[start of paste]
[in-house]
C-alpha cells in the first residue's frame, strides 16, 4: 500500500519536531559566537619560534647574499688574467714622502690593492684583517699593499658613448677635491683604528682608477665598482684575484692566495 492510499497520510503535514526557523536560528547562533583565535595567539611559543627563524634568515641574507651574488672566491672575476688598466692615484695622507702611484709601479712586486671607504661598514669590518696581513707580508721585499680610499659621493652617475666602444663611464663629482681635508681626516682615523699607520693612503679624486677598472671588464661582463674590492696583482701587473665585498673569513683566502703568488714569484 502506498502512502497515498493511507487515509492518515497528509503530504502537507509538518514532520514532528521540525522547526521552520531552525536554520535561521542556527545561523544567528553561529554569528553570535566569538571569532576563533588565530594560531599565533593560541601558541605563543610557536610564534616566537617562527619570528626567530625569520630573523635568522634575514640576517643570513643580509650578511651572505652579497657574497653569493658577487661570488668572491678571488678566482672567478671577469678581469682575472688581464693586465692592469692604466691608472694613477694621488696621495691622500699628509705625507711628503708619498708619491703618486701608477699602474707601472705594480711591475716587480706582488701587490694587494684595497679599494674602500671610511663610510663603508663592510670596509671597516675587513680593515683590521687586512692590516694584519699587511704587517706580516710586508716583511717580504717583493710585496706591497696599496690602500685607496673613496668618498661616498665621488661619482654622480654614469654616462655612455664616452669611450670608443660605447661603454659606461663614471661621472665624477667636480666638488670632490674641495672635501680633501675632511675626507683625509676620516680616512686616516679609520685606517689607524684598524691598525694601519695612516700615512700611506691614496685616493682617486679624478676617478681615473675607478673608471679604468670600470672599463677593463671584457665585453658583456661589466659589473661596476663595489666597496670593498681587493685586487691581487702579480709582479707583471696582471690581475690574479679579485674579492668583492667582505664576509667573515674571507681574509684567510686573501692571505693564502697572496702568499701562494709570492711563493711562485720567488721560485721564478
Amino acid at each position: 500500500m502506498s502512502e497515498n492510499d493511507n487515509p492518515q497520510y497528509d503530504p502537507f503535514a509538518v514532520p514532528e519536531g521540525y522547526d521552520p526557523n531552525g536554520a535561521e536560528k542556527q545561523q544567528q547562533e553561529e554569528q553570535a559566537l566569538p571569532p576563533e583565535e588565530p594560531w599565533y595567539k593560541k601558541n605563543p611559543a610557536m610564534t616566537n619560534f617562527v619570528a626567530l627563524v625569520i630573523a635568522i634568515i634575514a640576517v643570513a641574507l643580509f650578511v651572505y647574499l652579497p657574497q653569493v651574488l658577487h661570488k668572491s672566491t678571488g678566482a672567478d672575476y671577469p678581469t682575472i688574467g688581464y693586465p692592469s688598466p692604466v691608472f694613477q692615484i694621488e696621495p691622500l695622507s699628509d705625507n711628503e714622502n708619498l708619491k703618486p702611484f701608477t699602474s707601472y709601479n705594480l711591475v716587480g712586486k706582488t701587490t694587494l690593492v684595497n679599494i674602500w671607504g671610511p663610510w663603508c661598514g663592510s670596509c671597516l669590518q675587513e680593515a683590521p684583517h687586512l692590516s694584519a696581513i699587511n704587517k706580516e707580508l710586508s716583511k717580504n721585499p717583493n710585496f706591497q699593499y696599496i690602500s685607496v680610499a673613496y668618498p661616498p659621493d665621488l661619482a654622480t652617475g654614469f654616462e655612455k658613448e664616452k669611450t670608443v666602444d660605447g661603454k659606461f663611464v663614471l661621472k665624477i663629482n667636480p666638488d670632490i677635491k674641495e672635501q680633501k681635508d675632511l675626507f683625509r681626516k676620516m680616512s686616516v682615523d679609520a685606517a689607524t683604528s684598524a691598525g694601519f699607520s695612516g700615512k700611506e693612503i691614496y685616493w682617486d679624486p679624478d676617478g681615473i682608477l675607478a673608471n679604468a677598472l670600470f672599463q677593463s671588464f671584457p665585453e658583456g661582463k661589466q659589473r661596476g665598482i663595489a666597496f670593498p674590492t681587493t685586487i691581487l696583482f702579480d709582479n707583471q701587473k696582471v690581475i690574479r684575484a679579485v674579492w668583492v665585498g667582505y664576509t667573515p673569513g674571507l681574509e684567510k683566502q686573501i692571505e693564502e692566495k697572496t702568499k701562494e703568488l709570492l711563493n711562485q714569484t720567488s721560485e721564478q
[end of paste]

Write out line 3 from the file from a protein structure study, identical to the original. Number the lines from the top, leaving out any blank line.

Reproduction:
Amino acid at each position: 500500500m502506498s502512502e497515498n492510499d493511507n487515509p492518515q497520510y497528509d503530504p502537507f503535514a509538518v514532520p514532528e519536531g521540525y522547526d521552520p526557523n531552525g536554520a535561521e536560528k542556527q545561523q544567528q547562533e553561529e554569528q553570535a559566537l566569538p571569532p576563533e583565535e588565530p594560531w599565533y595567539k593560541k601558541n605563543p611559543a610557536m610564534t616566537n619560534f617562527v619570528a626567530l627563524v625569520i630573523a635568522i634568515i634575514a640576517v643570513a641574507l643580509f650578511v651572505y647574499l652579497p657574497q653569493v651574488l658577487h661570488k668572491s672566491t678571488g678566482a672567478d672575476y671577469p678581469t682575472i688574467g688581464y693586465p692592469s688598466p692604466v691608472f694613477q692615484i694621488e696621495p691622500l695622507s699628509d705625507n711628503e714622502n708619498l708619491k703618486p702611484f701608477t699602474s707601472y709601479n705594480l711591475v716587480g712586486k706582488t701587490t694587494l690593492v684595497n679599494i674602500w671607504g671610511p663610510w663603508c661598514g663592510s670596509c671597516l669590518q675587513e680593515a683590521p684583517h687586512l692590516s694584519a696581513i699587511n704587517k706580516e707580508l710586508s716583511k717580504n721585499p717583493n710585496f706591497q699593499y696599496i690602500s685607496v680610499a673613496y668618498p661616498p659621493d665621488l661619482a654622480t652617475g654614469f654616462e655612455k658613448e664616452k669611450t670608443v666602444d660605447g661603454k659606461f663611464v663614471l661621472k665624477i663629482n667636480p666638488d670632490i677635491k674641495e672635501q680633501k681635508d675632511l675626507f683625509r681626516k676620516m680616512s686616516v682615523d679609520a685606517a689607524t683604528s684598524a691598525g694601519f699607520s695612516g700615512k700611506e693612503i691614496y685616493w682617486d679624486p679624478d676617478g681615473i682608477l675607478a673608471n679604468a677598472l670600470f672599463q677593463s671588464f671584457p665585453e658583456g661582463k661589466q659589473r661596476g665598482i663595489a666597496f670593498p674590492t681587493t685586487i691581487l696583482f702579480d709582479n707583471q701587473k696582471v690581475i690574479r684575484a679579485v674579492w668583492v665585498g667582505y664576509t667573515p673569513g674571507l681574509e684567510k683566502q686573501i692571505e693564502e692566495k697572496t702568499k701562494e703568488l709570492l711563493n711562485q714569484t720567488s721560485e721564478q